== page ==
The Wikipedia article you linked to describes the different types of completeness fairly well, but there are some interesting connections between them. First, semantic completeness (everything true is provable) does not imply syntactic completeness (each sentence or its negation is provable), since there are sentences which are contingent (e.g., $A \lor B$), and the propositional calculus (a semantically complete calculus) won't be able to prove either of $A \lor B$ or $\lnot(A \lor B)$.
To the first question, a deductively complete system need not be consistent. The trivial counterexample is that an inconsistent system proves everything, and thus proves $\phi$ or $\lnot\phi$ for every $\phi$ (in fact, it proves both!).
To the second question, a deductively complete system need not be (semantically) complete. We could construct, for instance, an esoteric calculus with bizarre proof rules that guarantee that for every formula $\phi$, either $\phi$ or $\lnot\phi$ is a theorem. For instance, given the propositional language with variables $A$, $B$, $C$, $\dots$, the connectives $\lnot$, $\land$, $\lor$, and $\to$, where well-formed formulae are defined as usual, take as your system just the following two axiom schemata:
- $\phi$ where $\phi$ is a wff in which $\land$ appears an odd number of times
- $\lnot\phi$ where $\phi$ is a wff in which $\land$ does not appear an odd number of times
Since every formula $\phi$ either has an odd number of $\land$s, in which case $\phi$ is a theorem, or it doesn't, in which case $\lnot\phi$ is a theorem, the system is deductively complete. Theorems of this system include
\lnot A \qquad A \land B \qquad \lnot(A \land (B \land C))
It's pretty obviously not semantically complete (there are true sentences that it does not prove) and even unsound (there are non-true sentences that it does prove), but it's syntactically consistent (it never proves $\phi$ and $\lnot\phi$).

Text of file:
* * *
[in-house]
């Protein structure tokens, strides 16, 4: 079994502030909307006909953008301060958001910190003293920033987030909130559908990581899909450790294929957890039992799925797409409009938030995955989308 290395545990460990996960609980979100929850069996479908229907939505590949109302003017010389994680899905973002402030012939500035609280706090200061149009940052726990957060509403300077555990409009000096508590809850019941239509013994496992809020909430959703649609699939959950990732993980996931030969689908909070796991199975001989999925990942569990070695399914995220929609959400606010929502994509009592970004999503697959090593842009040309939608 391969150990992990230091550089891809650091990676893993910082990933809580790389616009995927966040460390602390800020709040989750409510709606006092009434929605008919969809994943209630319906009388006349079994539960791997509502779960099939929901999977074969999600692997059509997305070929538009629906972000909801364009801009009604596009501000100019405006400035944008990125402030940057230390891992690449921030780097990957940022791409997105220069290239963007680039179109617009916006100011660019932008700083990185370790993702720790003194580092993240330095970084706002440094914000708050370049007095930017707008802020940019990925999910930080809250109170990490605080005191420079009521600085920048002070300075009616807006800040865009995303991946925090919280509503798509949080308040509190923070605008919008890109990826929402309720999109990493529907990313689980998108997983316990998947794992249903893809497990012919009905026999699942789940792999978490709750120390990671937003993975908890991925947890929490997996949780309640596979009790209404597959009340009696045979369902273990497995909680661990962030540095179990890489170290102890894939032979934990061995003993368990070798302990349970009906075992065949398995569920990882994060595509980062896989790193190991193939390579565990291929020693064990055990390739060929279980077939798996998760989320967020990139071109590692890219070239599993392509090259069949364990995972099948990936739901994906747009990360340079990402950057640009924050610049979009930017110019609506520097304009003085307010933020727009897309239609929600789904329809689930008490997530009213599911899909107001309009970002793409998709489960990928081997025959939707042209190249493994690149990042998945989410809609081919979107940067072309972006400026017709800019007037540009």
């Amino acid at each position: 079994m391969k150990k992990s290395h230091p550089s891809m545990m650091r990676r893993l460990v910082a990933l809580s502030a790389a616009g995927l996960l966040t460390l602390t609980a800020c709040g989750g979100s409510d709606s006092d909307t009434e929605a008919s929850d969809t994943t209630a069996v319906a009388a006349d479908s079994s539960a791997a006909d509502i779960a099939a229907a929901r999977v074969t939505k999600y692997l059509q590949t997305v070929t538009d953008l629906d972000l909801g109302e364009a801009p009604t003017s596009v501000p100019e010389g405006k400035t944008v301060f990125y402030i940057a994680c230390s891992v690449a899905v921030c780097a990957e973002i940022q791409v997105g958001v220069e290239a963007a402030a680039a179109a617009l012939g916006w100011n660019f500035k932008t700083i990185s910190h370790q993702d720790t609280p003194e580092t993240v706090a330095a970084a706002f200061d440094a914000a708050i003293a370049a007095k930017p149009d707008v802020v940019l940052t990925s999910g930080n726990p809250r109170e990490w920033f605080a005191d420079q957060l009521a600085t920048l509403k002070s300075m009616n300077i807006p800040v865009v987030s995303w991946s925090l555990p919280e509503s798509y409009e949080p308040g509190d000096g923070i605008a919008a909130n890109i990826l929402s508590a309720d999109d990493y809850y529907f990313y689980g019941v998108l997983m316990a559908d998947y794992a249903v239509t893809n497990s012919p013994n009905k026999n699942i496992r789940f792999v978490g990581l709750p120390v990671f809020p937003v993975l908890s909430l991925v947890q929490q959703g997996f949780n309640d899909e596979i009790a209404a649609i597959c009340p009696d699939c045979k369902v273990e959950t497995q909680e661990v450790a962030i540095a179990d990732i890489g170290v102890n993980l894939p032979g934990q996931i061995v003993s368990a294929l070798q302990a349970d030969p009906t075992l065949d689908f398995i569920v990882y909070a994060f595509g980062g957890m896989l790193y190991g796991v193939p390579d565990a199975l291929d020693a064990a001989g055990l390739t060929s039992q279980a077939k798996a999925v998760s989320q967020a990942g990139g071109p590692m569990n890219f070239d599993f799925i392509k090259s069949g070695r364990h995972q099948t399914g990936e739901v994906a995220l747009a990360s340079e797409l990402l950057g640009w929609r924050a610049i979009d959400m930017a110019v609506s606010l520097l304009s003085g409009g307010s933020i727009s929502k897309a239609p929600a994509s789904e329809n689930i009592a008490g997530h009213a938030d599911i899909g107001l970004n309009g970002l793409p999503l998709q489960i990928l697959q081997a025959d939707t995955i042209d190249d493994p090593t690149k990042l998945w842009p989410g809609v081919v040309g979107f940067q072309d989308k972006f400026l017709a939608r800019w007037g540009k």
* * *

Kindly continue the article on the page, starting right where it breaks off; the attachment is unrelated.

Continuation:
To sum up, a deductively complete system need not be (syntactically) consistent (never prove $\phi$ and $\lnot\phi$), sound ($\vdash \phi$ implies $\models \phi$), or (semantically) complete ($\models \phi$ implies $\vdash\phi$).
It would be an interesting exercise to determine which combinations of those can be had in a proof system, though. In the examples above saw deductively complete systems that were:
- inconsistent, unsound, and (semantically) complete;
- consistent, unsound, and (semantically) incomplete;
Without specifying a particular interpretation for the propositional variables, we cannot have a sound deductively complete system, because the deductively complete system has to make some judgment about the contingent sentences. Any inconsistent system will automatically be (semantically) complete, so the only possible case that we haven't seen is one which is:
- consistent, unsound, and (semantically) complete.
Such a system could be had if a propositional variable assignment were part of the proof system. For instance, take the standard propositional calculus as a starting point. Then suppose some particular interpretation $\cal I$ of propositional variables (as an easy one, let every propositional variable be true). The standard propositional calculus is consistent and semantically complete, so we have those. To get the unsoundness, let us also add the axiom schema inference rule:
- $\phi$, if $\cal I \models \phi$.
This will have the effect of making every otherwise contingent sentence (or its negation) a theorem. Since the propositional calculus is semantically complete, the only $\phi$ such that neither $\phi$ nor $\lnot\phi$ is a theorem are contingent sentences, but now those have been fixed as well, so the resulting system is consistent, unsound (since, e.g., $\vdash A \land B$ and $\not\models A \land B$), and semantically complete.